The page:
Lew Marchand said he and his colleagues in the auto repair industry are finding it increasingly difficult to find the necessary parts as supply chain issues around the world continue.
“Previously, you could anticipate during an inspection that a simple brake job might be necessary,” said the owner of Marchand Auto of Statement Street, Wash. “You may have to go to three local parts stores just to get the parts you need for a brake job. It changes everything. It was so simple before. Now that’s a few more steps. Everyone faces the same issues.
Customers may have to wait days for the part to get their car serviced. Typical delays of a day or two stretched into weeks. Under normal circumstances, the tires could be ordered and received within an hour. It is not now – it could take days.
Spikes in prices for steel and other materials and labor shortages have combined with delays in unloading goods at U.S. seaports.
“We have to wait two or three days just for the rotors or other parts,” said Dave Pryor, owner of Pryor’s Auto Service on Oregon Street, Washington. “They say it’s going to get worse. Normally you just need to call them and get them; now you have to wait and get them. We use three different suppliers and we need to see who can get the parts the fastest.
The COVID-19 pandemic has been one of the main reasons for the shipping problems. In the automotive industry, a global semiconductor shortage has reduced the production of new vehicles. That and the effects of the pandemic on people’s finances have caused them to keep their cars longer. And these vehicles need repairs.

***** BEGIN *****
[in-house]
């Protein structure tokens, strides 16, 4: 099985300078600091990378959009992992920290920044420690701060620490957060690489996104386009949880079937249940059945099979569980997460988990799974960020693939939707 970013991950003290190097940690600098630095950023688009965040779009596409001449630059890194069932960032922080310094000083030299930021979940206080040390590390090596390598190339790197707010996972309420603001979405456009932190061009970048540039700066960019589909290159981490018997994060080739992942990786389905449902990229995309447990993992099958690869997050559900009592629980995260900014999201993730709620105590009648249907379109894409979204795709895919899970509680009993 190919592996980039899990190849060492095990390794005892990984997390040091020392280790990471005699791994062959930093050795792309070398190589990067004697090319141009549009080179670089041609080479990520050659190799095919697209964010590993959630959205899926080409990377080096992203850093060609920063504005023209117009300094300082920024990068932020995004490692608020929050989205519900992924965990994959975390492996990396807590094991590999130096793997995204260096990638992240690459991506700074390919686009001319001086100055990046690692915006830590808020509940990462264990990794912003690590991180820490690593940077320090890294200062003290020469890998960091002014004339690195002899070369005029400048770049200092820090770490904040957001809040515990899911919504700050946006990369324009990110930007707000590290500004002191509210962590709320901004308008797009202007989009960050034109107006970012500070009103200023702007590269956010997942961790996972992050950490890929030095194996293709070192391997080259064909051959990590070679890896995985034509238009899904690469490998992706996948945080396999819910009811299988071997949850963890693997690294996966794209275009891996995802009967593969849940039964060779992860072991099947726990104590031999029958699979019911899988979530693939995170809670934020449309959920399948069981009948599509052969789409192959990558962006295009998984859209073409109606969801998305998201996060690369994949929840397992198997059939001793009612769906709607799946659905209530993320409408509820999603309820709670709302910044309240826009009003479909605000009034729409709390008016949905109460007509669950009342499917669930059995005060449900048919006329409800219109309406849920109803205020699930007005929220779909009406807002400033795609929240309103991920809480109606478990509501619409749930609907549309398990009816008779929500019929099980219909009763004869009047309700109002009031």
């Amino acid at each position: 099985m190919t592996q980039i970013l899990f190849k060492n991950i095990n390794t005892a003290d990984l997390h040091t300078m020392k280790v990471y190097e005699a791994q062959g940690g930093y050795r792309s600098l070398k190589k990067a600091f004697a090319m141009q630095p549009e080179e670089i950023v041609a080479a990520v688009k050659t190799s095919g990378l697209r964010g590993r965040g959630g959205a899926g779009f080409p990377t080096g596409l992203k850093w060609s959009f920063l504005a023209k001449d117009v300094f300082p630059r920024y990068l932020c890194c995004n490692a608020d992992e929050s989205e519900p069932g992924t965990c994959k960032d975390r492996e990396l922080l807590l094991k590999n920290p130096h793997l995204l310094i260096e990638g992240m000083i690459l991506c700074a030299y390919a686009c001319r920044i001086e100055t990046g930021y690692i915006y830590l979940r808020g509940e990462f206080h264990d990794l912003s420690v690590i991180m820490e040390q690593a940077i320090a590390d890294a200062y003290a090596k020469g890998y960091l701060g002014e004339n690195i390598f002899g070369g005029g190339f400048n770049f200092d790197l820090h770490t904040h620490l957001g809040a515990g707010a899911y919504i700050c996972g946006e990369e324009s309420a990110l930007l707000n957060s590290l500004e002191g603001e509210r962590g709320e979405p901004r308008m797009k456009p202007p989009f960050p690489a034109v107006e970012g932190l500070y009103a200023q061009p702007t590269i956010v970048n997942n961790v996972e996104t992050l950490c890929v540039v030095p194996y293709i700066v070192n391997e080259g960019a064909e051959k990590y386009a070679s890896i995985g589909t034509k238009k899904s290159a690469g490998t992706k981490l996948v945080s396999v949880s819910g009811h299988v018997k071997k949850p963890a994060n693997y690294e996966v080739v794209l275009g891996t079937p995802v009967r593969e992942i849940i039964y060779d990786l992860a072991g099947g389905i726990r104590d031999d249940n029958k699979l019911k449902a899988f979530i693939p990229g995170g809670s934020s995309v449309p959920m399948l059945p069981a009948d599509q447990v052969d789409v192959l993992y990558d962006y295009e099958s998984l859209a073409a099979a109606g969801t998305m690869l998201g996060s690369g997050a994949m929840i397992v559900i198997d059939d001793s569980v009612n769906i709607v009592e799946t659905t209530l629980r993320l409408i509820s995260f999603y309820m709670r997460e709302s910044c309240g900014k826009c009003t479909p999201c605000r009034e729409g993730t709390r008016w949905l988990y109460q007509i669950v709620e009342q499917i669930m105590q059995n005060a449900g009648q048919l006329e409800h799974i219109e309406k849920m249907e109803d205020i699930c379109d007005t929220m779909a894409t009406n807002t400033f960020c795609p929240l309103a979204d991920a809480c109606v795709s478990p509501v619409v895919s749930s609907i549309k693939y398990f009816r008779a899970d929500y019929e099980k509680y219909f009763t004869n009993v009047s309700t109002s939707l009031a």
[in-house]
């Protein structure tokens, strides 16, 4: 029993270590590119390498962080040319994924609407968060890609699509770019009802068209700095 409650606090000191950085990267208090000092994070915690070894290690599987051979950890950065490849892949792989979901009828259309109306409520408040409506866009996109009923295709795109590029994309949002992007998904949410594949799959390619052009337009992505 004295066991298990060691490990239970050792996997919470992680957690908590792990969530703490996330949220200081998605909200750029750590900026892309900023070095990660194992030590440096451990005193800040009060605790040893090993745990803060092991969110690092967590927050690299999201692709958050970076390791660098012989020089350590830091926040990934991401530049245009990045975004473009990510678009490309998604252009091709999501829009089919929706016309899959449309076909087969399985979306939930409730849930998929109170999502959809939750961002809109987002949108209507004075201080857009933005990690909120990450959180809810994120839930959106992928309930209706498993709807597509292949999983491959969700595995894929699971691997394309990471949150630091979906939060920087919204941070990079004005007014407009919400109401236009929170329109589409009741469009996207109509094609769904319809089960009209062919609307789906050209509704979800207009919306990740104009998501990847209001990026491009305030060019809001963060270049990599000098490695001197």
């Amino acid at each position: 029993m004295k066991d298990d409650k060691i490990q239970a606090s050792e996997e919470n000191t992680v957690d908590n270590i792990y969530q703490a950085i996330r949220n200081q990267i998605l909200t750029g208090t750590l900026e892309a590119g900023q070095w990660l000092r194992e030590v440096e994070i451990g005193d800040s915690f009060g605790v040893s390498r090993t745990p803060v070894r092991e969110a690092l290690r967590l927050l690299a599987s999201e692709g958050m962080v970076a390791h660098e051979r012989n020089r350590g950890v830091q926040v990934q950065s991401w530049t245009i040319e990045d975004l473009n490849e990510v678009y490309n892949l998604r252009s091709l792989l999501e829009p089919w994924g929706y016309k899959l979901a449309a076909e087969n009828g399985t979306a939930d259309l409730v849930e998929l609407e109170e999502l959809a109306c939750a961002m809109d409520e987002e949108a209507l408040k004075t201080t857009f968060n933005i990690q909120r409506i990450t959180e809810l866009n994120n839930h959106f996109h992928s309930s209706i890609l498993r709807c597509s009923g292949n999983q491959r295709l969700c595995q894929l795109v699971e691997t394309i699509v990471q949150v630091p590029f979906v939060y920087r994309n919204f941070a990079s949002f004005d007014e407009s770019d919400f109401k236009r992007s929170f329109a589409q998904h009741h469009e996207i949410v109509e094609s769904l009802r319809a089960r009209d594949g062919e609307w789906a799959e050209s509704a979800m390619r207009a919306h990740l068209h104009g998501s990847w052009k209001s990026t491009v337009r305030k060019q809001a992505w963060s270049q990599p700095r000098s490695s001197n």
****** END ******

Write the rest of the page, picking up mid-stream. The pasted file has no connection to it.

“You don’t really want to tear up someone’s vehicle and then call them up and explain that we can’t get the parts for two days,” Marchand said. “It’s the same with the tires. If someone wants a specific brand and we need that specific brand and can’t find it, we have to call the owner and ask if they are okay with (another) tire.
Mike Farabee, appraiser at Wade’s Body and Frame Shop in Waynesburg, said there was a Honda Civic in the store waiting for a front bumper.
“I’ve had a car here for three months and I can’t have a front bumper,” Farabee said. “It’s usually not that bad. It’s usually about a week or two, but never months. It’s just getting worse and worse all around.
No matter where the dealers can get their parts, problems arise.
Farabee said the first calls are made to original equipment manufacturers. When this is empty, calls are then made to aftermarket companies. These calls were met with responses such as the part is out of stock or simply not available.
“It’s getting crazy,” he said. ” There is no solution. They don’t know what to do.
Mike Carney, owner of Carney Auto Repair Services in Uniontown, said he has faced the same issues as not only others in his line of work, but businesses in general.
“It’s just part of the economy, the way things are,” Carney said. “We had issues with parts availability and shipping delays. We’re going to order something to send overnight and it doesn’t come for a few days.
Of course, there are issues that come with it, and customers get irritated.
“Productivity goes down,” Carney said. “We have cars lying around while we search for parts. You cannot get coins. Fortunately, business has grown thanks to COVID. People keep their cars longer.
Regarding the problems in obtaining parts, Marchand perhaps summed it up best.
“It’s a pain in the ass,” he said.